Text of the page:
Can it be forgotten when prime ministers, ministers, MPs, fellow journalists comfortably placed in the lap of power quite comfortably in front of TV cameras and at rallies announcing with their full names which editorial offices and journalists, columnists are foreign mercenaries, who are anti-state and anti-national, anti-government, while corrupt journalists, well-known apologists and regular hosts in monstrous interviews, telling horrible lies, listing all who are enemies, traitors, snitches, homosexuals, faggots, and lesbians who should be hanged, and who needs a bullet in the head, who lie like Turks… and other nonsense that I will require  a whole volume to list.

What I’m saying is – each abuse of power and government should and must be criticized. That is the basic benefit of any democratic society. Both vain and not vain journalists and public figures have a sacred professional and ethical obligation to do so, regardless of who is in power. Journalists do this both in Scandinavia and in the Balkans even in authoritarian regimes, unfortunately in Europe as well, as in the darkest dictatorships, putting themselves in danger. In Macedonia such a danger no longer exists, at least not at this very moment. But what do we do with such a significant ethical and moral problem. Can those who glorified the regime for 11 years and participated in demonizing colleagues talk now about democracy and professionalism?

Here is a very illustrative example. A then-not-so-vain editor-in-chief, a good and professional journalist, a fierce critic of Gruevski’s regime, certainly remembers, in my opinion, a bigger scandal than this with Zaev. At a press conference, the deputy prime minister and the economy minister, when they weren’t pleased with a question from one of the female journalists, asked her whether her family and coworkers knew that she was a prostitute. Yes, the Deputy Prime Minister of Gruevski’s government actually said this. There were several reactions and one half-apology. And that was it, it all passes in three days. The demonized and disgraced journalist and the editorial office were left without the necessary guild and court protection. The not-so-vain editor-in-chief, to everyone’s surprise, wrote an extensive column justifying the minister who just wanted to make a joke such as those of Vojislav Seselj – when he asked the judge in The Hague whether his family knew he was a fag. You understand what the point of the sick mind is – whatever you answer: both yes and no, you are a fag either way, and in the case of the journalist – a prostitute. This too was forgiven and forgotten by the public without any responsibility. The Deputy Prime Minister apologized, the not-so-vain journalist did not apologize.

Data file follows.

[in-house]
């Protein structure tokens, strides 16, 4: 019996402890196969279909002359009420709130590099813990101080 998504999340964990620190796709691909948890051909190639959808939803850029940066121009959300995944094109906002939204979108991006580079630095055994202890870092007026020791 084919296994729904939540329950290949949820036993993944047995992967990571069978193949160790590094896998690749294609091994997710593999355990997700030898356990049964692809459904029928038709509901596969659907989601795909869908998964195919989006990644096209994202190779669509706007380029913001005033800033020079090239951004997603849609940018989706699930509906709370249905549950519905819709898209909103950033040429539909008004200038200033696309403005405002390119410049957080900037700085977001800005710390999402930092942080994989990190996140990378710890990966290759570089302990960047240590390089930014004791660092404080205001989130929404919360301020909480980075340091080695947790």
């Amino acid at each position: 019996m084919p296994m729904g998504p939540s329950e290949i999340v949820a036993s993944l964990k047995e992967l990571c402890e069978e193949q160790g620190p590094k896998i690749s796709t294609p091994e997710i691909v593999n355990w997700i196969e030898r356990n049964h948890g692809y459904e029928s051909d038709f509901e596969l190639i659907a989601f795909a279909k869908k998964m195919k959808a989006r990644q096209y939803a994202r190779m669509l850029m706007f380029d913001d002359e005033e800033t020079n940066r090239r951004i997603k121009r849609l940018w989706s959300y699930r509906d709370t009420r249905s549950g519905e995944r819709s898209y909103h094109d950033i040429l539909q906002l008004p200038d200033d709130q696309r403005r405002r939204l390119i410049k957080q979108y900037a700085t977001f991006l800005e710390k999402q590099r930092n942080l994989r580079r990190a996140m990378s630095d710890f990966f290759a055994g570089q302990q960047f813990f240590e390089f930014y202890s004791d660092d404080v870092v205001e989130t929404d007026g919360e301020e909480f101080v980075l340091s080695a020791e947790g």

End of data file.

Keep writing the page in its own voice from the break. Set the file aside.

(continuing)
P.S. I liked the message of the LGBTI community – that if there is no appropriate apology from Zaev, the word ‘politician’ would be considered a character trait. I have been practicing it for a long time. Even mothers say that their children are politicians when they take a dump and giggle at the same time. Also, the community should have sent a letter of gratitude to Hristijan Mickoski for his support of LGBTI people offended by Prime Minister Zaev. It is a historic event. We will soon see how sincere he actually was.

Views expressed in this article are personal views of the author and do not represent the editorial policy of Nezavisen Vesnik